Greifenstein castle overlooks the Danube river. Approximately opposite is Burg Kreuzenstein, on the north shore of the Danube. The castle is thought to be built around the 11th century, and was first mentioned in 1135. However, the owners of the castle changed owners frequently during its service from the 11th century to 1918. It began life playing a significant role in the defense system along the Danube.
More recently, in the 16th century, the castle served primarily as a notorious prison of the ecclesiastical court. Throughout history, the castle was repeatedly invaded and damaged, but repaired, again and again. It was inhabited until about 1770, when it was abandoned and fell into disrepair. Until 1803, it belonged to the Bishops of Passau.
Johann I von Liechtenstein refurbished it in 1807–08 in the Romantic style but at the end of the 19th century, the castle fell again and was sold in 1918, coming into private ownership.
Today The castle has remained in private ownership and is presumed to be on sale.References:
Roman Walls of Lugo are an exceptional architectural, archaeological and constructive legacy of Roman engineering, dating from the 3rd and 4th centuries AD. The Walls are built of internal and external stone facings of slate with some granite, with a core filling of a conglomerate of slate slabs and worked stone pieces from Roman buildings, interlocked with lime mortar.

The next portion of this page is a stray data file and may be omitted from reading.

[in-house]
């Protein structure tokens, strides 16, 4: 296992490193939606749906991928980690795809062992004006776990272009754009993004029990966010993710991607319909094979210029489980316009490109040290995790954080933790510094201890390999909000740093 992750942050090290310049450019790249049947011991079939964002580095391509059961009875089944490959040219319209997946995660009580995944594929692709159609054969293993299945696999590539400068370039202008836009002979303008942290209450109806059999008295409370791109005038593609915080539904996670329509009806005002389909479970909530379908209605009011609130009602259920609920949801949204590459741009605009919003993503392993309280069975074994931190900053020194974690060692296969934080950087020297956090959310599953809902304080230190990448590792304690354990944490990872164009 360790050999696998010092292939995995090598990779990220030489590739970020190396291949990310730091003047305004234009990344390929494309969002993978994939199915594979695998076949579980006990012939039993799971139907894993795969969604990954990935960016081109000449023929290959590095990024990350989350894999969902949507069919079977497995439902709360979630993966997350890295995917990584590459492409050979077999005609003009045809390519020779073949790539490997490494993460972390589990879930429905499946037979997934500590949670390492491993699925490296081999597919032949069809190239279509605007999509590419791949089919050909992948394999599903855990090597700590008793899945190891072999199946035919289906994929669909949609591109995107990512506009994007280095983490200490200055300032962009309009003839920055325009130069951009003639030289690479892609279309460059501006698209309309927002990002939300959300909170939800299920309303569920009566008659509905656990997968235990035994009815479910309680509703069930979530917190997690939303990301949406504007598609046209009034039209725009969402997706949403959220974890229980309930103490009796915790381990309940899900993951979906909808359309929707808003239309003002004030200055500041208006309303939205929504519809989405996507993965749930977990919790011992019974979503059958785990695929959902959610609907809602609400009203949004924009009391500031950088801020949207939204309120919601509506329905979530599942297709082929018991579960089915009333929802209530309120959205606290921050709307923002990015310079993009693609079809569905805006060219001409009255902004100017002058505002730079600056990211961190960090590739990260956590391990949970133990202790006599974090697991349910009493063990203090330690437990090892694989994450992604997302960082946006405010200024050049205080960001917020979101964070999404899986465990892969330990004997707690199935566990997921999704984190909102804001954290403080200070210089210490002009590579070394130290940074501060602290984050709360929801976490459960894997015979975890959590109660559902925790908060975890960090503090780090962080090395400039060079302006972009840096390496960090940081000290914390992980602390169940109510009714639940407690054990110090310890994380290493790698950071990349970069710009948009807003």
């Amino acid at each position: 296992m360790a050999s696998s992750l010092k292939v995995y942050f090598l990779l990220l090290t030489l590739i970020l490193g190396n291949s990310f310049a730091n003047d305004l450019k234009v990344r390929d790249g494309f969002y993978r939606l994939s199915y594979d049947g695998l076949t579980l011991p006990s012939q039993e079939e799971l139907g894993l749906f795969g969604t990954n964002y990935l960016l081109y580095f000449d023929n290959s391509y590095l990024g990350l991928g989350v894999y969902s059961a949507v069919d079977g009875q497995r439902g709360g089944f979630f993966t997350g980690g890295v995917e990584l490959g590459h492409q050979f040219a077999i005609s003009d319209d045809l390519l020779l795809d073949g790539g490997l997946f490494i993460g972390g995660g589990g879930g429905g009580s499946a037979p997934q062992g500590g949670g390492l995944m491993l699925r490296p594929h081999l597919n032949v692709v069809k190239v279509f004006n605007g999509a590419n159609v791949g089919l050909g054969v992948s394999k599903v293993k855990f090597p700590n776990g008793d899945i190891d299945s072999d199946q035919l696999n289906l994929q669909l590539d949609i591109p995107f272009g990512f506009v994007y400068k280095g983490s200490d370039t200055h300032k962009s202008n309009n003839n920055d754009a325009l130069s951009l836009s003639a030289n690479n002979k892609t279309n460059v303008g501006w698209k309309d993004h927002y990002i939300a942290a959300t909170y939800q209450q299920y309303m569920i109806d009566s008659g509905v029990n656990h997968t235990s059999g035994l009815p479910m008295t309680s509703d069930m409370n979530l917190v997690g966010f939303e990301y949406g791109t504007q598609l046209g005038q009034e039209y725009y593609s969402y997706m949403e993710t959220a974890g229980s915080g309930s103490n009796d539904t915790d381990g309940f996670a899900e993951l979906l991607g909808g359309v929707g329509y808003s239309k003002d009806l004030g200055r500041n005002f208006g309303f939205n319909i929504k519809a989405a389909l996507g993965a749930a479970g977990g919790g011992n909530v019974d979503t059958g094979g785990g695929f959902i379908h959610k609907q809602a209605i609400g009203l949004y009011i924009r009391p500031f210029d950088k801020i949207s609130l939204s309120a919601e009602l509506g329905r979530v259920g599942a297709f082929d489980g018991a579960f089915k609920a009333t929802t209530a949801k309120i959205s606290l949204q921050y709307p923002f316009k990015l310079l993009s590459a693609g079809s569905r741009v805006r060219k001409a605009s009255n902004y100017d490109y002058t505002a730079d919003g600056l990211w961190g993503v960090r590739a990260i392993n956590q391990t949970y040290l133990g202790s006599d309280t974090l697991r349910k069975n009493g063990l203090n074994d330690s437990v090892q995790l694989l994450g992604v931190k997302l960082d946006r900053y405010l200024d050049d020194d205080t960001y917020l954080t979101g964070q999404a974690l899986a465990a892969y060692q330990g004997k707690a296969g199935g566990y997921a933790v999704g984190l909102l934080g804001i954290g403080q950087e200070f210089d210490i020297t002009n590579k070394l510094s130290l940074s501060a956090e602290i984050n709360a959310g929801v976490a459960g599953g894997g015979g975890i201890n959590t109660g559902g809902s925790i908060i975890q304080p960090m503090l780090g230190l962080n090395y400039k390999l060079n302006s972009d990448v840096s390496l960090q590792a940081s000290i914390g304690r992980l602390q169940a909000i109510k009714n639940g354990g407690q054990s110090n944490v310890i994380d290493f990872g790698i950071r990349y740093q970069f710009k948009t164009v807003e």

Their total length of 2117 m in the shape of an oblong rectangle occupies an area of 1.68 ha. Their height varies between 8 and 10 m, with a width of 4.2 m, reaching 7 m in some specific points. The walls still contain 85 external towers, 10 gates (five of which are original and five that were opened in modern times), four staircases and two ramps providing access to the walkway along the top of the walls, one of which is internal and the other external. Each tower contained access stairs leading from the intervallum to the wall walk of town wall, of which a total of 21 have been discovered to date.
The defences of Lugo are the most complete and best preserved example of Roman military architecture in the Western Roman Empire.
Despite the renovation work carried out, the walls conserve their original layout and the construction features associated with their defensive purpose, with walls, battlements, towers, fortifications, both modern and original gates and stairways, and a moat.
Since they were built, the walls have defined the layout and growth of the city, which was declared a Historical-Artistic Ensemble in 1973, forming a part of it and becoming an emblematic structure that can be freely accessed to walk along. The local inhabitants and visitors alike have used them as an area for enjoyment and as a part of urban life for centuries.
The fortifications were added to UNESCO"s World Heritage List in late 2000 and are a popular tourist attraction.